To evaluate self-esteem, coping styles, and health-related quality of life and their relationships in Polish adolescents and young adults with unilateral complete cleft lip and palate and related sex differences.Design and Participants:
Self-report questionnaires measuring self-esteem (Multidimensional Self-Esteem Inventory), coping styles (Coping Inventory for Stressful Situations), and healthrelated quality of life (WHOQOL-BREF) were completed by 48 participants with cleft lip and palate (age, 16 to 23 years; 31 males, 17 females) and 48 controls without cleft lip and palate (age, 16 to 23 years; 28 males, 20 females) matched for age, place of residence, and socioeconomic status.Results:
Regarding self-esteem, individuals with cleft lip and palate scored higher on body functioning (P< .01) and defensive self-enhancement (P< .05). Self-control showed an interaction effect: Females with cleft lip and palate scored higher than controls, but males did not differ between groups (P< .05). Males with cleft lip and palate scored lower than controls in personal power but higher in body functioning (P< .05); females showed no differences between groups. The groups did not differ with regard to coping styles or quality of life, but several correlations were found between self-esteem and coping styles, and quality of life (P< .01).Conclusions:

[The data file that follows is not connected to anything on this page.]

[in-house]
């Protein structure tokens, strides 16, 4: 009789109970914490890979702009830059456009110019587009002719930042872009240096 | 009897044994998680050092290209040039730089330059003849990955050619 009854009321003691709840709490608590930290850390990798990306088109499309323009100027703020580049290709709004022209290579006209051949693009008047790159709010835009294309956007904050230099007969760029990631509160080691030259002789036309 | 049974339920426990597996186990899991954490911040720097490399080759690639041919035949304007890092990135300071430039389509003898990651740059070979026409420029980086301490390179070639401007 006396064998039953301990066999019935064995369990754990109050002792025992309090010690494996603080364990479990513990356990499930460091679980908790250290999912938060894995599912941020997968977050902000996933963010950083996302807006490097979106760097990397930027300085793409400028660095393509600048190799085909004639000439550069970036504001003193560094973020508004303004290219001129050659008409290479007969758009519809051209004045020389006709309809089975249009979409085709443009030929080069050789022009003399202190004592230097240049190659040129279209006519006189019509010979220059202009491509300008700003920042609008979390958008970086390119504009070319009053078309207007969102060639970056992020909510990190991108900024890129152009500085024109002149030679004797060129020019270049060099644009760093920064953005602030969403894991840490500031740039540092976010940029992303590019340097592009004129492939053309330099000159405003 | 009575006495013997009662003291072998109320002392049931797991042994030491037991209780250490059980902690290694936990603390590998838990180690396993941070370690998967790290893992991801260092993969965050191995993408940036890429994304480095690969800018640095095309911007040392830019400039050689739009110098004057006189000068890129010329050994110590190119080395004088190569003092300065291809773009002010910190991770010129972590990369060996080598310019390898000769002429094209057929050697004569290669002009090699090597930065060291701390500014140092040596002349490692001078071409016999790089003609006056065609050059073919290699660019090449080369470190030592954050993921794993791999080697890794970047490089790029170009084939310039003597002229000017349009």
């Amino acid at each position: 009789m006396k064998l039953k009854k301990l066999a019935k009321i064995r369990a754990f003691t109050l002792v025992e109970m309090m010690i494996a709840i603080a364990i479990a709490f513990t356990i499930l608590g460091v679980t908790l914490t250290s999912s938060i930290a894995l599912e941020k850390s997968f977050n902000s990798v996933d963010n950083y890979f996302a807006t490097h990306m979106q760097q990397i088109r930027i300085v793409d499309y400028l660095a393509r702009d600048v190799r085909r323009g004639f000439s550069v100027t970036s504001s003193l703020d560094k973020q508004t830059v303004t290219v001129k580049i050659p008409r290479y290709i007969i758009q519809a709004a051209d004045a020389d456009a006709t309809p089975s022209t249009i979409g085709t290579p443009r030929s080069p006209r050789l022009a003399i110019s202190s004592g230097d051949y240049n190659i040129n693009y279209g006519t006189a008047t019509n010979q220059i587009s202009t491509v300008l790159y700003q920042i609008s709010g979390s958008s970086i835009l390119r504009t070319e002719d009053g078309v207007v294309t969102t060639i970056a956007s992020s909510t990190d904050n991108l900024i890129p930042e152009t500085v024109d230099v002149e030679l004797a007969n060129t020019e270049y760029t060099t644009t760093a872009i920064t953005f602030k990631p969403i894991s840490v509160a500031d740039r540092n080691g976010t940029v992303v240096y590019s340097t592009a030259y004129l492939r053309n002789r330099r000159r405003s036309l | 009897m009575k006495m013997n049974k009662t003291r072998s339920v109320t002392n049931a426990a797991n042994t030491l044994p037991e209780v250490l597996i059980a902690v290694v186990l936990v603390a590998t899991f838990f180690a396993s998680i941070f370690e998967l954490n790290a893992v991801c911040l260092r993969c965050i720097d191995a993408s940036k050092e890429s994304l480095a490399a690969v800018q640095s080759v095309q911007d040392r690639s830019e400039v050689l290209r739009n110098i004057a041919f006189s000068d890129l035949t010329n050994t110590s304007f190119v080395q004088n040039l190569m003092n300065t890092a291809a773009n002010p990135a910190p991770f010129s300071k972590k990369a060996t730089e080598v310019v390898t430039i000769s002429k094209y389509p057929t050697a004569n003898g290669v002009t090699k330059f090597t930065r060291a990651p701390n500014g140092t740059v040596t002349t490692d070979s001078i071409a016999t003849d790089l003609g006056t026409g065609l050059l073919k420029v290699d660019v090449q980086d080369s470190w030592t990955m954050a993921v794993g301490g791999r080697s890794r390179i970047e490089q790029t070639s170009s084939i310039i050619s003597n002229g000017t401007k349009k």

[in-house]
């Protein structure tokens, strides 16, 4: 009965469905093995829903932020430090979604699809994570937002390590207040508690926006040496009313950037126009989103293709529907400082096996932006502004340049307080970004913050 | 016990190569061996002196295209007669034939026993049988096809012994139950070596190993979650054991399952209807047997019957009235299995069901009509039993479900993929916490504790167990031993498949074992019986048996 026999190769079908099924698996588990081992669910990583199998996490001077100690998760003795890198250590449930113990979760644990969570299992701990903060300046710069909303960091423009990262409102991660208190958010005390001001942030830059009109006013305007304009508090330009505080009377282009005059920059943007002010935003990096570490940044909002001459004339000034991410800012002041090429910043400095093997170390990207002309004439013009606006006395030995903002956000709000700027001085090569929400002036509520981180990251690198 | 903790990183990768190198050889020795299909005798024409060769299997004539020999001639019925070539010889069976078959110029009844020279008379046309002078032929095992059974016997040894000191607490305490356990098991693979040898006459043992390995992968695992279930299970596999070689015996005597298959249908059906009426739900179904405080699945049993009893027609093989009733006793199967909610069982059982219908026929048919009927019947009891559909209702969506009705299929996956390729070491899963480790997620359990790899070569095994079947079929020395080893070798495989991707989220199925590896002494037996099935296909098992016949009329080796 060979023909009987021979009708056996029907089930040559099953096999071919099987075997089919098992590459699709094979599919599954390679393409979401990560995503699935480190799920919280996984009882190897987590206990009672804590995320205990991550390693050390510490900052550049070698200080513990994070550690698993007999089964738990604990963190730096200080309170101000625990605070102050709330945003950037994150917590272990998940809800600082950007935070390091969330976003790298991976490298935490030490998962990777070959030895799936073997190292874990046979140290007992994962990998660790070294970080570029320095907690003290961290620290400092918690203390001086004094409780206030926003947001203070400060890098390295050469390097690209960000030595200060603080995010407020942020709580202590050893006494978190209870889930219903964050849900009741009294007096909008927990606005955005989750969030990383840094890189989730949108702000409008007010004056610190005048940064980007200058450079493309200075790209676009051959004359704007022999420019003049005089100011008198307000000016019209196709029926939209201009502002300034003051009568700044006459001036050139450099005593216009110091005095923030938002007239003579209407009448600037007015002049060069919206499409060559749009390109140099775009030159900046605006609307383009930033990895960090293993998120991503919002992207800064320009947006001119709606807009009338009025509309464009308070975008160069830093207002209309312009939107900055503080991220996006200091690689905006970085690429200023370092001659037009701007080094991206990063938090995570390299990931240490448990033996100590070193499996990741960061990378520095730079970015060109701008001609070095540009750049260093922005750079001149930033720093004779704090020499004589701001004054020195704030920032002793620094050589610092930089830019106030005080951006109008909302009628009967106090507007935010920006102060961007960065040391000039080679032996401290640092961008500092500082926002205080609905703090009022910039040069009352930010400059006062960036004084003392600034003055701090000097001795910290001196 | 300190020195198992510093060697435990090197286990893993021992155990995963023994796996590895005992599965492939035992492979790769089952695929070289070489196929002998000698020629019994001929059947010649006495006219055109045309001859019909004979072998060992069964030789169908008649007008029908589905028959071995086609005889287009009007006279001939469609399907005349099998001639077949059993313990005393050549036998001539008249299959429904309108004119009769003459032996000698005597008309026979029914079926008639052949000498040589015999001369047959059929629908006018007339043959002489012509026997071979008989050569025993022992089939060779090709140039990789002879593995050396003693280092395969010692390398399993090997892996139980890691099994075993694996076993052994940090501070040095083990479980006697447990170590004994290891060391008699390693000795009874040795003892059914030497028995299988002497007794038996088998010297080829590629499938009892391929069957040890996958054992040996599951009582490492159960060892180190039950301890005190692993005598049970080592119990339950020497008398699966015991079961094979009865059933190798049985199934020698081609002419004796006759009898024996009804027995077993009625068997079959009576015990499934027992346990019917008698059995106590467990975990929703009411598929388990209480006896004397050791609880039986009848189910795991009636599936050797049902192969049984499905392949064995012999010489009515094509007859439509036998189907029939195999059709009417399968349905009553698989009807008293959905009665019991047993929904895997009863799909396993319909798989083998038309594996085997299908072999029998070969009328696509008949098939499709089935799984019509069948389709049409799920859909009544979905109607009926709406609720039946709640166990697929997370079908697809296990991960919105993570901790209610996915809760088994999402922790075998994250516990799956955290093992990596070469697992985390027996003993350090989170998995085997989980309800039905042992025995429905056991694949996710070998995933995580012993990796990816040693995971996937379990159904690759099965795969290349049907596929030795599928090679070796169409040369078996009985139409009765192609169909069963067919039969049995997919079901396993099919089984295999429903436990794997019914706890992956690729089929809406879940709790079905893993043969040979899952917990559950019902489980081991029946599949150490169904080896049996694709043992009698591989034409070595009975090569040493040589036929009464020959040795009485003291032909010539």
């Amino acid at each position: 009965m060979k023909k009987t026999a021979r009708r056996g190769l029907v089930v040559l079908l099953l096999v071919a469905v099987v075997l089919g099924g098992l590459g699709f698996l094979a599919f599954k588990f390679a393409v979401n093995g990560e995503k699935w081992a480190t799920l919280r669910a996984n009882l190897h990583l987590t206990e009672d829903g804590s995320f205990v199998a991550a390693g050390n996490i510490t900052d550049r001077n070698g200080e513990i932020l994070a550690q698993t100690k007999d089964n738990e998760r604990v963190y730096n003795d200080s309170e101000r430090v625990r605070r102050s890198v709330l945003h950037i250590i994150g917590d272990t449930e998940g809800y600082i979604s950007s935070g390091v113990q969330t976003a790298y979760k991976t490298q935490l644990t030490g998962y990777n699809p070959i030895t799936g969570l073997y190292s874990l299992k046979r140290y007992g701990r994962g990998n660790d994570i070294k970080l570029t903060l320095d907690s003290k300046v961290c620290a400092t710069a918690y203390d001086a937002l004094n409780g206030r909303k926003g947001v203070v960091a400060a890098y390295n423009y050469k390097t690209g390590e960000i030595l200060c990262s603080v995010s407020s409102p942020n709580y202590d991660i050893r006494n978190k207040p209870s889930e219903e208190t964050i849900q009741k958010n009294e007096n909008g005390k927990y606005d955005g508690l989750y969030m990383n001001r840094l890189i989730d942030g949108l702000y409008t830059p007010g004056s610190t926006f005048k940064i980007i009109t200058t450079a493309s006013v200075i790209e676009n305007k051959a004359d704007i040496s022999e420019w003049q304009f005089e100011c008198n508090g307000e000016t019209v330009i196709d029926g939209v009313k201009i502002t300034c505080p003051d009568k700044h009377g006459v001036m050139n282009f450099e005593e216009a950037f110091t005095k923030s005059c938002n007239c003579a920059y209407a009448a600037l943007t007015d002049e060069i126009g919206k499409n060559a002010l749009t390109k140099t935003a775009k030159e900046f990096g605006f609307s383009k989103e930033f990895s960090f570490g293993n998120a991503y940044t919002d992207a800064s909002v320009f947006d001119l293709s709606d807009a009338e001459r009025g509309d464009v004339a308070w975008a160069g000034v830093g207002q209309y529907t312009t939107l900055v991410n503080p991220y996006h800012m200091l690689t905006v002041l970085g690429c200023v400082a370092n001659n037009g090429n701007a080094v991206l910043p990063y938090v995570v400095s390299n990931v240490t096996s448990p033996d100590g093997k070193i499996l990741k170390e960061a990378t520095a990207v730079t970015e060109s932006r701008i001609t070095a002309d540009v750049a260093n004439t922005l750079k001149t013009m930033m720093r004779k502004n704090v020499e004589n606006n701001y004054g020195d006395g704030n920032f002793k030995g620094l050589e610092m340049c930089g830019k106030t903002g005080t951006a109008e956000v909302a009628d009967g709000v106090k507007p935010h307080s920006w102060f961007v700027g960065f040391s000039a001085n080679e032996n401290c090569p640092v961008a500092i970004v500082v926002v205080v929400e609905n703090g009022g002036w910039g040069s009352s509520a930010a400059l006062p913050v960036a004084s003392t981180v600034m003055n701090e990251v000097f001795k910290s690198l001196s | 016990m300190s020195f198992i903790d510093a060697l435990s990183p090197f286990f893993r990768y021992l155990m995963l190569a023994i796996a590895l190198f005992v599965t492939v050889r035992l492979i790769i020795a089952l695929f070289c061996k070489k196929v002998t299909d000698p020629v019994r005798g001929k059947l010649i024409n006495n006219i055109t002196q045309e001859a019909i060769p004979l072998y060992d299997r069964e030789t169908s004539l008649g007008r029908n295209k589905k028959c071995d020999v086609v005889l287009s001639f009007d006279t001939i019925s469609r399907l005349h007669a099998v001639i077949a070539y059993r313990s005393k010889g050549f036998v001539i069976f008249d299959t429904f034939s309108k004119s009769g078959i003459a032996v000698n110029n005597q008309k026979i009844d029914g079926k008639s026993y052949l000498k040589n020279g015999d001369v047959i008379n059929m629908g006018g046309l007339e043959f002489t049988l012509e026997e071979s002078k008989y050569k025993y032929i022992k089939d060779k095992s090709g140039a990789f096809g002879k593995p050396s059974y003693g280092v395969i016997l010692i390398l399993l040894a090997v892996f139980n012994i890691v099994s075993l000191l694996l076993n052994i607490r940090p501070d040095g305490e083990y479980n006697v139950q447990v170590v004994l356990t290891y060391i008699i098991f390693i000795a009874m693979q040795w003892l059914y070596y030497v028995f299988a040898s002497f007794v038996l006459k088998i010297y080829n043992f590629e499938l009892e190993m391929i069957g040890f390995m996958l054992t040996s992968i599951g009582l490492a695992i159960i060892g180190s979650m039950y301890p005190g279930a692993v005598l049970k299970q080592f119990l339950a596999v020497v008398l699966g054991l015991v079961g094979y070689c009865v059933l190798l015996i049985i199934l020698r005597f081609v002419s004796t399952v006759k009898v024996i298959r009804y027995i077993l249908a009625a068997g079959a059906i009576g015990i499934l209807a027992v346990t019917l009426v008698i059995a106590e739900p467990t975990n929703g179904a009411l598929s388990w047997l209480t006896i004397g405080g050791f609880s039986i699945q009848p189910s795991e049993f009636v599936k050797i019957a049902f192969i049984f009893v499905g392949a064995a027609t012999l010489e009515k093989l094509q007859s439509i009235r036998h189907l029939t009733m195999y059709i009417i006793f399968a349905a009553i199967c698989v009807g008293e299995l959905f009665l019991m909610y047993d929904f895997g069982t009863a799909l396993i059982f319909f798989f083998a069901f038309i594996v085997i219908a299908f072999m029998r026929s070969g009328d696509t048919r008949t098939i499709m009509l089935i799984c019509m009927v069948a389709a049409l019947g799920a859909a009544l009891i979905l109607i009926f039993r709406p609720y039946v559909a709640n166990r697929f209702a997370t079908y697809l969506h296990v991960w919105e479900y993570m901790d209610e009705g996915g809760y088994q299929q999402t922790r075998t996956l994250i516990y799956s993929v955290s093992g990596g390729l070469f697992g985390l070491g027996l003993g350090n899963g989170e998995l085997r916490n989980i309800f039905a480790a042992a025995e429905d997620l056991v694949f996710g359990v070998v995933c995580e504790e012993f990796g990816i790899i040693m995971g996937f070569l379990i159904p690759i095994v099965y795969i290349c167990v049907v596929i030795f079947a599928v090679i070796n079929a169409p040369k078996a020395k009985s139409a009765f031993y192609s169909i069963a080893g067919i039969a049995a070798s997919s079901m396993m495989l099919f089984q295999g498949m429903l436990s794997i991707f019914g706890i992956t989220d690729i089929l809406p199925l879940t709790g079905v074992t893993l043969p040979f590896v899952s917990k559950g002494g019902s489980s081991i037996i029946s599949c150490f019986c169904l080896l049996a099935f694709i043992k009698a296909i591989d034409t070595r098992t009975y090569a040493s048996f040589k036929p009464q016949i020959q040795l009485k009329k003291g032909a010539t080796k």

Late adolescents and young adults with and without cleft lip and palate differed little in terms of psychological adjustment measures. The higher scores in defensive selfenhancement of individuals with cleft lip and palate suggest the need for instruments measuring social approval in psychosocial adjustment research involving this group.